How to format your references using the Review of Communication citation style

This is a short guide how to format citations and the bibliography in a manuscript for Review of Communication. For a complete guide how to prepare your manuscript refer to the journal's instructions to authors.

Using reference management software

Typically you don't format your citations and bibliography by hand. The easiest way is to use a reference manager:

PaperpileThe citation style is built in and you can choose it in Settings > Citation Style or Paperpile > Citation Style in Google Docs.
EndNoteDownload the output style file
Mendeley, Zotero, Papers, and othersThe style is either built in or you can download a CSL file that is supported by most references management programs.
BibTeXBibTeX syles are usually part of a LaTeX template. Check the instructions to authors if the publisher offers a LaTeX template for this journal.

Journal articles

Those examples are references to articles in scholarly journals and how they are supposed to appear in your bibliography.

Not all journals organize their published articles in volumes and issues, so these fields are optional. Some electronic journals do not provide a page range, but instead list an article identifier. In a case like this it's safe to use the article identifier instead of the page range.

A journal article with 1 author
Weissman, Jonathan. “Journal Club. A Biochemist Looks at How DNA Sequencing Can Reveal More than Just Sequences.” Nature 461, no. 7268 (October 29, 2009): 1177.
A journal article with 2 authors
Wang, Taia T., and Peter Palese. “Biochemistry. Catching a Moving Target.” Science (New York, N.Y.) 333, no. 6044 (August 12, 2011): 834–35.
A journal article with 3 authors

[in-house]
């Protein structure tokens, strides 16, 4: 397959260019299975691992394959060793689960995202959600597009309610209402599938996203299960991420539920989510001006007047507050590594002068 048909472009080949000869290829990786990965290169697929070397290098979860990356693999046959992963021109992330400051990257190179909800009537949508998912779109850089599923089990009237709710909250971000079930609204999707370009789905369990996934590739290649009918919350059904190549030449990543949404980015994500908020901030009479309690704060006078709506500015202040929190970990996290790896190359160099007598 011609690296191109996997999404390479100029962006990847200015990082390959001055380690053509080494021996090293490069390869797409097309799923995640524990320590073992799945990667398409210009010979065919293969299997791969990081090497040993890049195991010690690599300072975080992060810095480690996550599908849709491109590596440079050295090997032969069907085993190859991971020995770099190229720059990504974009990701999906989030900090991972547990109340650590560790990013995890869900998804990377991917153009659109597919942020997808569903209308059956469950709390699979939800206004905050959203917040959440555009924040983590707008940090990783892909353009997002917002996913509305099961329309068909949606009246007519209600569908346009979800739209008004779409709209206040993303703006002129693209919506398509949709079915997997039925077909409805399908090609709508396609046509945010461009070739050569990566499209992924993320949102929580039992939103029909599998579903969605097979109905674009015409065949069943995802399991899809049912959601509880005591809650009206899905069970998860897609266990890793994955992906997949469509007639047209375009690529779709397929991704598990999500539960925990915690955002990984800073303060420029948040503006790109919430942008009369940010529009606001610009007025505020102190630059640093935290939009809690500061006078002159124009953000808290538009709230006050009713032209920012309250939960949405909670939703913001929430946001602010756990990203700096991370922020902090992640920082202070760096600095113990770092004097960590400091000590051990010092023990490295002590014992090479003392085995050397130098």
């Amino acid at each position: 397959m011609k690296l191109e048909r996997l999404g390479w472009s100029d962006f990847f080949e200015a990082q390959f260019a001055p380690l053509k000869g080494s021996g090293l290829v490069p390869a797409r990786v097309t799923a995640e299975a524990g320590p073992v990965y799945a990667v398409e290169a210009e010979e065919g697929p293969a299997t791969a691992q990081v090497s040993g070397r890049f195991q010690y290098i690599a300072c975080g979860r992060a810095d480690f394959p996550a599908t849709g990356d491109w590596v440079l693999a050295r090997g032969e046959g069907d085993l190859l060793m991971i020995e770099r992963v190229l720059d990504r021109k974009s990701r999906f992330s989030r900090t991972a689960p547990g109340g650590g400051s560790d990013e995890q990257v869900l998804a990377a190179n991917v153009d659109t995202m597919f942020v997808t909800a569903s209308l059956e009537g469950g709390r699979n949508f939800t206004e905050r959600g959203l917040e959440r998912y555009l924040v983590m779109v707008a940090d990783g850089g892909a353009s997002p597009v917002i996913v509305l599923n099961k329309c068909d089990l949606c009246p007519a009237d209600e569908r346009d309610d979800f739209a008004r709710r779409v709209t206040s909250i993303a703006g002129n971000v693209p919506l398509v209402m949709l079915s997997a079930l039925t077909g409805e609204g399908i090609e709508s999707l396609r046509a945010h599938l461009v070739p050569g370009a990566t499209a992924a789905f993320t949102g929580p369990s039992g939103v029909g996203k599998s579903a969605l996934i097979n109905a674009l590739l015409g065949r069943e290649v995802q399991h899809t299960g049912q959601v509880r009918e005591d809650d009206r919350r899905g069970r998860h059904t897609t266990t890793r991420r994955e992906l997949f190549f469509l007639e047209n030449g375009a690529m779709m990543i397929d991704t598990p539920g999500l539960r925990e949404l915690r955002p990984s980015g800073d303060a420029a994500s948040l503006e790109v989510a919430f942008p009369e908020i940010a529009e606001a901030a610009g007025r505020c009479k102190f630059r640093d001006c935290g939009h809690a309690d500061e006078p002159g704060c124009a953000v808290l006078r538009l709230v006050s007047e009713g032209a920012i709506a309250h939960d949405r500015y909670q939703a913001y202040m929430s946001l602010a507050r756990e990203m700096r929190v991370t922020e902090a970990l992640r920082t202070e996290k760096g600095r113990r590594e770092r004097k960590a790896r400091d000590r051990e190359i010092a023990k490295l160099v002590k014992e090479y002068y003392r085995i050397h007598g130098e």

Baker, Christopher R., Victor Hanson-Smith, and Alexander D. Johnson. “Following Gene Duplication, Paralog Interference Constrains Transcriptional Circuit Evolution.” Science (New York, N.Y.) 342, no. 6154 (October 4, 2013): 104–8.
A journal article with 11 or more authors
Smith, L. C., Y. Sheng, G. M. MacDonald, and L. D. Hinzman. “Disappearing Arctic Lakes.” Science (New York, N.Y.) 308, no. 5727 (June 3, 2005): 1429.

Books and book chapters

Here are examples of references for authored and edited books as well as book chapters.

An authored book
Coombs, W. Timothy, and Sherry J. Holladay. Managing Corporate Social Responsibility. Oxford, UK: Wiley-Blackwell, 2011.
An edited book
Neuhaus, Fabian, ed. Studies in Temporal Urbanism: The UrbanTick Experiment. Dordrecht: Springer Netherlands, 2011.
A chapter in an edited book
Barta, A., M. Kalyna, and Z. J. Lorković. “Plant SR Proteins and Their Functions.” In Nuclear Pre-MRNA Processing in Plants, edited by Anireddy S. N. Reddy and Maxim Golovkin, 83–102. Current Topics in Microbiology and Immunology. Berlin, Heidelberg: Springer, 2008.

Web sites

Sometimes references to web sites should appear directly in the text rather than in the bibliography. Refer to the Instructions to authors for Review of Communication.

Blog post
Andrew, Elise. “Rising CO2 Levels Are Changing How Fast Forests Cycle Water.” IFLScience. IFLScience, May 17, 2015.


This example shows the general structure used for government reports, technical reports, and scientific reports. If you can't locate the report number then it might be better to cite the report as a book. For reports it is usually not individual people that are credited as authors, but a governmental department or agency like "U. S. Food and Drug Administration" or "National Cancer Institute".

Government report
Government Accountability Office. “Internet Protocol Version 6: Federal Agencies Need to Plan for Transition and Manage Security Risks.” Washington, DC: U.S. Government Printing Office, June 29, 2005.

Theses and dissertations

Theses including Ph.D. dissertations, Master's theses or Bachelor theses follow the basic format outlined below.

Doctoral dissertation
Garcia, Carmen Alicia. “Tracking Chemistry Self-Efficacy and Achievement in a Preparatory Chemistry Course.” Doctoral dissertation, University of South Florida, 2010.

News paper articles

Unlike scholarly journals, news papers do not usually have a volume and issue number. Instead, the full date and page number is required for a correct reference.

New York Times article
Leland, John. “The Blink of an Eye.” New York Times, March 31, 2017.

In-text citations

References should be cited in the text

About the journal

Full journal titleReview of Communication
AbbreviationRev. Comm.
ISSN (online)1535-8593

Other styles